6. The Phantom Of The Opera (1925) – There have been dozens of versions of this tale, but this silent masterpiece (yes, you can have a good film without dialogue) has the epic “unmasking” moment of Lon Chaney’s famed Phantom face, the shocking appearance of color tints, and has an eerie vibe that still comes across today. Yes, in 2019 when special effects and CGI can do so much more, this movie does just enough to pull you into what is essentially a simple story.
5. The Mummy (1932) – The guy wrapped in toilet paper with his arm outstretched, moving ridiculously slow? Yeah, that happened in the numerous sequels. This movie is all about Boris Karloff being super creepy in a movie with a rather involved story that is shockingly violent for the time. If you don’t believe me, the scene where the grave diggers are killed with spears so they don’t reveal the location later may change your mind.
4. The Wolfman – The original plan was for us to never see the wolf, with all action happening off-screen, making the film more a mystery than a monster flick. Hard to imagine, since Lon Chaney Jr. would go on to reprise the role numerous times, with his transformation scene one of the most memorable moments in Universal history. Plus, it inspired Ozzy Osbourne’s “Bark At The Moon” which is just all kinds of awesome.
3. Dracula – Everything we think of when we think of Dracula, is because of Bela Lugosi’s portrayal of him in this Tod Browning-directed film that launched the 1930’s era of talking monster movies. The styles of dress, voice, mannerisms and look is all Lugosi, which is why it is fitting he was actually buried in a Dracula cape. While the original film features no music outside of the opening title, composer Philip Glass made a score decades later that serves the film well.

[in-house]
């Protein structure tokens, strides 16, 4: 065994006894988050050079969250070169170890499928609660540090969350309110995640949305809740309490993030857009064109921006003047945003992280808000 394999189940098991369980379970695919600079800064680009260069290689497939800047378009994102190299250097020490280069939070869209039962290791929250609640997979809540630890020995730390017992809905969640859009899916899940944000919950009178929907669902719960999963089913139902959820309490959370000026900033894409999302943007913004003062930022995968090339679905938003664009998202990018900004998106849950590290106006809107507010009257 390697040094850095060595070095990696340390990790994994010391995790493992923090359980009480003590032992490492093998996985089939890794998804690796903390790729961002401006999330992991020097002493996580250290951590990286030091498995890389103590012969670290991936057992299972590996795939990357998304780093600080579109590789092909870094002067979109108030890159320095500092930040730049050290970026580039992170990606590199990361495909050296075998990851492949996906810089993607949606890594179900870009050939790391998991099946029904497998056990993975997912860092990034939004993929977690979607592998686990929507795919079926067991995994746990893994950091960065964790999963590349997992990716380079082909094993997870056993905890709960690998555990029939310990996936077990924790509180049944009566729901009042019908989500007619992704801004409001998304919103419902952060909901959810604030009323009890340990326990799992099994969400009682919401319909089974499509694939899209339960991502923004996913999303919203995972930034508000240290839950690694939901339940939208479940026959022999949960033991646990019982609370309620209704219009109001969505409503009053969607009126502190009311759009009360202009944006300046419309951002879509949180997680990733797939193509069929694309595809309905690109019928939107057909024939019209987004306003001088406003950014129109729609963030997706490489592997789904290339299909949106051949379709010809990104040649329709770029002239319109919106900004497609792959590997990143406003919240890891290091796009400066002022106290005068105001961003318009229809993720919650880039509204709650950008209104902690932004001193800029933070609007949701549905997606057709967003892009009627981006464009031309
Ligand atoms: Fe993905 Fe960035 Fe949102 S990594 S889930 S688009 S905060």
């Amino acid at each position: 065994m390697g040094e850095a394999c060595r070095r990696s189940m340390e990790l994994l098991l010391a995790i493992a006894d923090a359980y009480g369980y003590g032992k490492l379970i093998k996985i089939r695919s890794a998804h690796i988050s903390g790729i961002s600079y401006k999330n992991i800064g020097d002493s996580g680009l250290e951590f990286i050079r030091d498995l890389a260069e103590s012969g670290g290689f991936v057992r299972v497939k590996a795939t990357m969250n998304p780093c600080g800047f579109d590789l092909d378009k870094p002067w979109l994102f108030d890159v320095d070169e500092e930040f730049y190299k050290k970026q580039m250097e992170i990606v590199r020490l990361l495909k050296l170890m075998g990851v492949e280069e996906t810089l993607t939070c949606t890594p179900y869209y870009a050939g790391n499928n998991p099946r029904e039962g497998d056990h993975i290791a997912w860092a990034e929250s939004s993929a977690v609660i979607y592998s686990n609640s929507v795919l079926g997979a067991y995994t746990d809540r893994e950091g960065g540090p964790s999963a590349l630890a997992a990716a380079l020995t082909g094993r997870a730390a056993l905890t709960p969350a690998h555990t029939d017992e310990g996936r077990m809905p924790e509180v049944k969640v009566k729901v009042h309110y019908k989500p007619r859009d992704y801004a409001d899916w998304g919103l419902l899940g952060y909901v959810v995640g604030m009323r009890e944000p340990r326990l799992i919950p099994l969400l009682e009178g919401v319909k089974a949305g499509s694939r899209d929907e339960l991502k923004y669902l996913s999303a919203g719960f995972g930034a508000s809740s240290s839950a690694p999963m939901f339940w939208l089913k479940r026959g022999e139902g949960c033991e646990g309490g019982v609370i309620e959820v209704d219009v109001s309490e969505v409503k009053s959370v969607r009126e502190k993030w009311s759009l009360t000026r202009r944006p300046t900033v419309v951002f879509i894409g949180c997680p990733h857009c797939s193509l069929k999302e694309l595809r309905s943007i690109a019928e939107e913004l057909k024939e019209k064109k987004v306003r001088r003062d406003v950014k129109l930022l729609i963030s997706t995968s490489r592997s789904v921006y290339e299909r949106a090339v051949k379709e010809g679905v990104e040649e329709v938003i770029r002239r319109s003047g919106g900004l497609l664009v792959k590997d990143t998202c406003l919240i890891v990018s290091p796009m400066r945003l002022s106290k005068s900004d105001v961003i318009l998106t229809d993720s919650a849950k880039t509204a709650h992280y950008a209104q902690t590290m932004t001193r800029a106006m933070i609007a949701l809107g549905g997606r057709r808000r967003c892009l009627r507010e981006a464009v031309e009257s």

2. Frankenstein – Very hard not to make this number one. Much like Dracula, Boris Karloff’s Frankenstein monster is what we all think about when we hear “Frankenstein” mentioned. The story is well done, the sets are incredible and Colin Clive does an incredible job as the perfectly sane doctor with an insane idea that he can create life. An all-time classic, and while I rank it number two on my list, it is the movie you need to watch first, for obvious reasons.
1. Bride Of Frankenstein – Hollywood has a history of churning out a sequel to a hit movie. Sometimes, it turns out to be a bad idea (okay, more like 90% of the time). But when it works, we end up with true gems like The Empire Strikes Back, The Wrath Of Khan, Aliens… and Bride Of Frankenstein, which may be the first case of a sequel being superior to the original. It is debatable, and I wouldn’t blame those who select the first entry, but there’s just so much more to this movie. Colin Clive is back as Dr. Frankenstein, trying to recover from his epic failure. Boris Karloff is again the monster, but this time becomes an even more sympathetic figure. The creepy Dr. Pretorius played by Ernest Thesiger gives the audience a true villain to despise. There’s even a nice dose of humor and special effects, but none of it takes away from the story. The supporting cast is great, and my only regret is that director James Whale wasn’t allowed to make the film longer, exploring some of the side plots that had to be dropped. Yes, it isn’t really about the “Bride” for the most part, but that doesn’t matter. The best of the bunch, and a must watch, not just in monster history, but cinema history.
The Invisible Man (1933), Frankenstein Meets The Wolfman (1943), Dracula’s Daughter (1936)